To our readers, let’s get this figurative party started. Do you know young adults who are hoping to get their books published? How has the experience been for them thus far? How do you see publishing being affected as this new crop of young writers join an already thriving industry? We can’t wait to hear your thoughts. . .
Hi, Emily! Here’s my question: is there a quality you think the best teen writers have?
Hi, Jennie! That’s a great question. One of the qualities I’ve noticed in the best authors of all ages is a balance of confidence and humility. Great authors have the confidence to take risks and execute their creative vision, and they’re humble enough to keep improving.
Hi Emily, I know several teen writers and have run a few teen workshops. The one question I get is “how do I know it good enough.” I respond by telling them that they just need to put their work out there and listen to critiques. What else would you recommend to teen writers?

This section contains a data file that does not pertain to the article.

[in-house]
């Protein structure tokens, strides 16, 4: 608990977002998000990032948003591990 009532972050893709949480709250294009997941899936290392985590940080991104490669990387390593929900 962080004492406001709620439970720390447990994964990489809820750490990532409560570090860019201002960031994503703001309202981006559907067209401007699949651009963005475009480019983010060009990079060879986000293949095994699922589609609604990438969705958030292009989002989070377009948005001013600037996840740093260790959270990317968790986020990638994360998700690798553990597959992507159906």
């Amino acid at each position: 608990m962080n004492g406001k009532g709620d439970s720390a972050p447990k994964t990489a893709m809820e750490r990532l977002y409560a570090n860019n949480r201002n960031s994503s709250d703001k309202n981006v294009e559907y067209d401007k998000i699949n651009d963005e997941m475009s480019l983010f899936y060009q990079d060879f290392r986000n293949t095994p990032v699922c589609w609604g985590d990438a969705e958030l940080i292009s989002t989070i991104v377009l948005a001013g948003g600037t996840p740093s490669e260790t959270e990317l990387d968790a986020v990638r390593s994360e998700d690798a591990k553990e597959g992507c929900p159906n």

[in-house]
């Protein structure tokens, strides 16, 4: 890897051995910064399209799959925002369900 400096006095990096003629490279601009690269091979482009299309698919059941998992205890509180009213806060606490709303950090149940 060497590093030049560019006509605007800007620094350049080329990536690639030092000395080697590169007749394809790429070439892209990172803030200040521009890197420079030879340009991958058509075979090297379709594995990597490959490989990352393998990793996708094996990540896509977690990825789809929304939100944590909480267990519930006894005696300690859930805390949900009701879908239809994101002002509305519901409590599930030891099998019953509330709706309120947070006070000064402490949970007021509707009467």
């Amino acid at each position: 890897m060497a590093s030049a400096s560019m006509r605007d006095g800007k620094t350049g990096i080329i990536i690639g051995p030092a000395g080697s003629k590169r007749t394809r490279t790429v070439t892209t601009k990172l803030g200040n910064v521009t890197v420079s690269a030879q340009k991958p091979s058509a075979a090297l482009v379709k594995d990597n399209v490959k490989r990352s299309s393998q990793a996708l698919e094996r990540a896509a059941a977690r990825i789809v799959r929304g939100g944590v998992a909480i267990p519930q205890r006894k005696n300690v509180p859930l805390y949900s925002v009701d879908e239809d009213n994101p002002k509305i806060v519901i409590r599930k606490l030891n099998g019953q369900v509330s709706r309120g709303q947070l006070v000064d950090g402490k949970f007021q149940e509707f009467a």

That’s a really tough question, isn’t it? In a 1956 interview, William Faulkner said, “. . . none of my work has met my own standards” (The Paris Review, http://www.theparisreview.org/interviews/4954/the-art-of-fiction-no-12-william-faulkner). Just think–one of the most loved authors in American literary history never felt his work was good enough. Every artist knows this feeling. Here is how Faulkner resolves this sense of inadequacy: “In my opinion, if I could write all my work again, I am convinced that I would do it better, which is the healthiest condition for an artist. That’s why he keeps on working, trying again; he believes each time that this time he will do it, bring it off. Of course he won’t, which is why this condition is healthy” (ibid).